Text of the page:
Why You Should Read It Again: The Lord Of The Rings – considered one of the best books of the millennium – is as deserving of a second read as Samwise Gamgee is deserving of a second breakfast. Admittedly, the first read can be a bit of a trek, similar to the storyline itself. When it’s read a second time, however, one fully appreciates the finer details in language, song, and character, thus making it a more robust reading experience. The Lord Of The Rings is recognized as more than just a story about destroying “the one ring to rule them all”, it’s about letting go – of the past, of previous identity, of wanting to control everything. These deeper themes in the story can easily go unnoticed among the excitement of a first read. In the same way Bilbo craves a second adventure after returning home from his exploits in The Hobbit, you too will crave the adventure Tolkien brings by reading it again.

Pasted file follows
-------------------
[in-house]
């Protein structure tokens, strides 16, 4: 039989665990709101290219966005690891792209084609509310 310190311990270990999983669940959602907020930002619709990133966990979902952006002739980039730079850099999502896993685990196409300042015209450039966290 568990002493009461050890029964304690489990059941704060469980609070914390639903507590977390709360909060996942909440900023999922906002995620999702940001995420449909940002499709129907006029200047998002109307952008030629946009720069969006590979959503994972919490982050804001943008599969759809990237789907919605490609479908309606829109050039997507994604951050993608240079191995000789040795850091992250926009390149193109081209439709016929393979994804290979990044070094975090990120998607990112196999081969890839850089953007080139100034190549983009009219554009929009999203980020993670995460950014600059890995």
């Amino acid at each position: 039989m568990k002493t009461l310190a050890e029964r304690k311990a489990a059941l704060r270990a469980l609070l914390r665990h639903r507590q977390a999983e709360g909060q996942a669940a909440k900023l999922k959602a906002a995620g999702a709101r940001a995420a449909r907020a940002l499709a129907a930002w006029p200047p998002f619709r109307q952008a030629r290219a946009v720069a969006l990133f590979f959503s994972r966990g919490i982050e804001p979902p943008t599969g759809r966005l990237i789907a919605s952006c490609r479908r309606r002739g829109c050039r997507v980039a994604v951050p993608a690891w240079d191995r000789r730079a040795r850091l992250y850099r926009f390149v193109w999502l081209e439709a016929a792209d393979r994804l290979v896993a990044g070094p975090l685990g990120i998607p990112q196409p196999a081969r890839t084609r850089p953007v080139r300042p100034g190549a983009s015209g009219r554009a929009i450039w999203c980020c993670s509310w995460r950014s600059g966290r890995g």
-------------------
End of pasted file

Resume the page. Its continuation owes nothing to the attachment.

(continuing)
Pair It With: We could learn a thing or two from the eating habits of Hobbits. In addition to taking on a harrowing quest to destroy the one ring and the Dark Lord, Hobbits are also talented eaters and drinkers. This leads us to wonder: if Hobbits were to pass through Vancouver, what would they drink and where? We reckon one stop would be Robson’s Forage. With its penchant for only the freshest, most sustainable local ingredients, not only does it sound like the sort of place that Hobbits and Elves would likely frequent, but it also offers a most suitable beverage with which to quench an adventurer’s thirst: The Savory cocktail. It’s made with dill, Okanagan Spirits’ Aquavitus, and Victoria Spirits’ Gin. It looks like something straight out of Middle Earth and tastes that way, too. Though heavy up front in gin botanicals, it ends on notes of fennel and anise with the slightest hint of dill.